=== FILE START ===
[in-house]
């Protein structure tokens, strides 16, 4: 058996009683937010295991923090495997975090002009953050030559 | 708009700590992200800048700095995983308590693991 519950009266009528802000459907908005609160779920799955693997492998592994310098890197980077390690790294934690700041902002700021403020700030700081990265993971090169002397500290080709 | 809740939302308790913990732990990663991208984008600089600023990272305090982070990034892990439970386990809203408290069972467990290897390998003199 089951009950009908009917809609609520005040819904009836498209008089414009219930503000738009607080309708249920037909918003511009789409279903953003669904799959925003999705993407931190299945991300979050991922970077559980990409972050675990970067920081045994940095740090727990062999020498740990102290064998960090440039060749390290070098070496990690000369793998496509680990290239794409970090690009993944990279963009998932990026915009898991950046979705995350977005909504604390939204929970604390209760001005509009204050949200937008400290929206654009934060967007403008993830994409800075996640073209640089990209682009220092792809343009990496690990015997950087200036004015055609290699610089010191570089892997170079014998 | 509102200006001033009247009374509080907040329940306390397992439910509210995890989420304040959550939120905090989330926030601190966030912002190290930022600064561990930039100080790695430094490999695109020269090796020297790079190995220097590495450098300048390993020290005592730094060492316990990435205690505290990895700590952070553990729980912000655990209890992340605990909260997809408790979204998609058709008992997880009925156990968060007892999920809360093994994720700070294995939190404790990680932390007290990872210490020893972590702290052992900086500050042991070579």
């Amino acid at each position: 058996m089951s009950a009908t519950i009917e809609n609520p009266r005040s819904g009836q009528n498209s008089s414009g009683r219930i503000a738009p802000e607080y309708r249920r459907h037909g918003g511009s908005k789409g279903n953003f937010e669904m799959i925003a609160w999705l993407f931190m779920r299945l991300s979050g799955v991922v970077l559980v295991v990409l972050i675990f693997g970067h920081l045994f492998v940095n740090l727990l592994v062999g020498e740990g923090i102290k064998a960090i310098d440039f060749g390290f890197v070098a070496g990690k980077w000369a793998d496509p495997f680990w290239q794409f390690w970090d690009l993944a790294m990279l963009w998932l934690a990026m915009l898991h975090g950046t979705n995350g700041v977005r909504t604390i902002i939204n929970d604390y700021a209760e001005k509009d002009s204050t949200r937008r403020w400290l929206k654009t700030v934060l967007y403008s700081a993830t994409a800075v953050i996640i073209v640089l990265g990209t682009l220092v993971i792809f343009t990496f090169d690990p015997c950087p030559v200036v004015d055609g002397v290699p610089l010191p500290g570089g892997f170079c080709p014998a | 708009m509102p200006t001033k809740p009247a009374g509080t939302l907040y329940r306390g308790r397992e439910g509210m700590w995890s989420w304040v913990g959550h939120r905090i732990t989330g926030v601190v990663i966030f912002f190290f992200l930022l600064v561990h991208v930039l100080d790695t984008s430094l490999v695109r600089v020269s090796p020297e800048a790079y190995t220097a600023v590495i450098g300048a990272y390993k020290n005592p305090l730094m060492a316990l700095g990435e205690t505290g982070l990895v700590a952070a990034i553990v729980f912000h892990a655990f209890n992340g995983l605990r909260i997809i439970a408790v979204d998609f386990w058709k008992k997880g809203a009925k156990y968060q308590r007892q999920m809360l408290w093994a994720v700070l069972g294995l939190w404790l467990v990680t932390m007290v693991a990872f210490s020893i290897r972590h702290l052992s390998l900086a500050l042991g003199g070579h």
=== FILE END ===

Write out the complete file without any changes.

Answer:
[in-house]
């Protein structure tokens, strides 16, 4: 058996009683937010295991923090495997975090002009953050030559 | 708009700590992200800048700095995983308590693991 519950009266009528802000459907908005609160779920799955693997492998592994310098890197980077390690790294934690700041902002700021403020700030700081990265993971090169002397500290080709 | 809740939302308790913990732990990663991208984008600089600023990272305090982070990034892990439970386990809203408290069972467990290897390998003199 089951009950009908009917809609609520005040819904009836498209008089414009219930503000738009607080309708249920037909918003511009789409279903953003669904799959925003999705993407931190299945991300979050991922970077559980990409972050675990970067920081045994940095740090727990062999020498740990102290064998960090440039060749390290070098070496990690000369793998496509680990290239794409970090690009993944990279963009998932990026915009898991950046979705995350977005909504604390939204929970604390209760001005509009204050949200937008400290929206654009934060967007403008993830994409800075996640073209640089990209682009220092792809343009990496690990015997950087200036004015055609290699610089010191570089892997170079014998 | 509102200006001033009247009374509080907040329940306390397992439910509210995890989420304040959550939120905090989330926030601190966030912002190290930022600064561990930039100080790695430094490999695109020269090796020297790079190995220097590495450098300048390993020290005592730094060492316990990435205690505290990895700590952070553990729980912000655990209890992340605990909260997809408790979204998609058709008992997880009925156990968060007892999920809360093994994720700070294995939190404790990680932390007290990872210490020893972590702290052992900086500050042991070579």
């Amino acid at each position: 058996m089951s009950a009908t519950i009917e809609n609520p009266r005040s819904g009836q009528n498209s008089s414009g009683r219930i503000a738009p802000e607080y309708r249920r459907h037909g918003g511009s908005k789409g279903n953003f937010e669904m799959i925003a609160w999705l993407f931190m779920r299945l991300s979050g799955v991922v970077l559980v295991v990409l972050i675990f693997g970067h920081l045994f492998v940095n740090l727990l592994v062999g020498e740990g923090i102290k064998a960090i310098d440039f060749g390290f890197v070098a070496g990690k980077w000369a793998d496509p495997f680990w290239q794409f390690w970090d690009l993944a790294m990279l963009w998932l934690a990026m915009l898991h975090g950046t979705n995350g700041v977005r909504t604390i902002i939204n929970d604390y700021a209760e001005k509009d002009s204050t949200r937008r403020w400290l929206k654009t700030v934060l967007y403008s700081a993830t994409a800075v953050i996640i073209v640089l990265g990209t682009l220092v993971i792809f343009t990496f090169d690990p015997c950087p030559v200036v004015d055609g002397v290699p610089l010191p500290g570089g892997f170079c080709p014998a | 708009m509102p200006t001033k809740p009247a009374g509080t939302l907040y329940r306390g308790r397992e439910g509210m700590w995890s989420w304040v913990g959550h939120r905090i732990t989330g926030v601190v990663i966030f912002f190290f992200l930022l600064v561990h991208v930039l100080d790695t984008s430094l490999v695109r600089v020269s090796p020297e800048a790079y190995t220097a600023v590495i450098g300048a990272y390993k020290n005592p305090l730094m060492a316990l700095g990435e205690t505290g982070l990895v700590a952070a990034i553990v729980f912000h892990a655990f209890n992340g995983l605990r909260i997809i439970a408790v979204d998609f386990w058709k008992k997880g809203a009925k156990y968060q308590r007892q999920m809360l408290w093994a994720v700070l069972g294995l939190w404790l467990v990680t932390m007290v693991a990872f210490s020893i290897r972590h702290l052992s390998l900086a500050l042991g003199g070579h």